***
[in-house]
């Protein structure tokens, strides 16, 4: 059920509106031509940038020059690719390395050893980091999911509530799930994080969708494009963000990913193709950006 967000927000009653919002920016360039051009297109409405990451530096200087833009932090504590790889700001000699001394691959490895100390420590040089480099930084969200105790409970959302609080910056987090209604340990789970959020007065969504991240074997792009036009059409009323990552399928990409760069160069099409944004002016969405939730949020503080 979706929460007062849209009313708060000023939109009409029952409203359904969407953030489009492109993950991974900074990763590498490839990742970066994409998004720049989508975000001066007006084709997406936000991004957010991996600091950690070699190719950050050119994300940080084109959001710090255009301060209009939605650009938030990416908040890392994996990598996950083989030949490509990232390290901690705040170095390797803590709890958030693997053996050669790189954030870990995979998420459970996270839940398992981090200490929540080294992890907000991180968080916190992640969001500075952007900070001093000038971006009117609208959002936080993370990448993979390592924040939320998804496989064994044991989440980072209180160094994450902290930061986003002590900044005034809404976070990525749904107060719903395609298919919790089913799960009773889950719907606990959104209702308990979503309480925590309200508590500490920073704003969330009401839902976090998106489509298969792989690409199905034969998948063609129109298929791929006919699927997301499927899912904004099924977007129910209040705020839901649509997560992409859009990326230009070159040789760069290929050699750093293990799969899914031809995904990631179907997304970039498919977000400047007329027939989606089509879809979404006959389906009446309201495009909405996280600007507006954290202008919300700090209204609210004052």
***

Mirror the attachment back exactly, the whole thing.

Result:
[in-house]
């Protein structure tokens, strides 16, 4: 059920509106031509940038020059690719390395050893980091999911509530799930994080969708494009963000990913193709950006 967000927000009653919002920016360039051009297109409405990451530096200087833009932090504590790889700001000699001394691959490895100390420590040089480099930084969200105790409970959302609080910056987090209604340990789970959020007065969504991240074997792009036009059409009323990552399928990409760069160069099409944004002016969405939730949020503080 979706929460007062849209009313708060000023939109009409029952409203359904969407953030489009492109993950991974900074990763590498490839990742970066994409998004720049989508975000001066007006084709997406936000991004957010991996600091950690070699190719950050050119994300940080084109959001710090255009301060209009939605650009938030990416908040890392994996990598996950083989030949490509990232390290901690705040170095390797803590709890958030693997053996050669790189954030870990995979998420459970996270839940398992981090200490929540080294992890907000991180968080916190992640969001500075952007900070001093000038971006009117609208959002936080993370990448993979390592924040939320998804496989064994044991989440980072209180160094994450902290930061986003002590900044005034809404976070990525749904107060719903395609298919919790089913799960009773889950719907606990959104209702308990979503309480925590309200508590500490920073704003969330009401839902976090998106489509298969792989690409199905034969998948063609129109298929791929006919699927997301499927899912904004099924977007129910209040705020839901649509997560992409859009990326230009070159040789760069290929050699750093293990799969899914031809995904990631179907997304970039498919977000400047007329027939989606089509879809979404006959389906009446309201495009909405996280600007507006954290202008919300700090209204609210004052």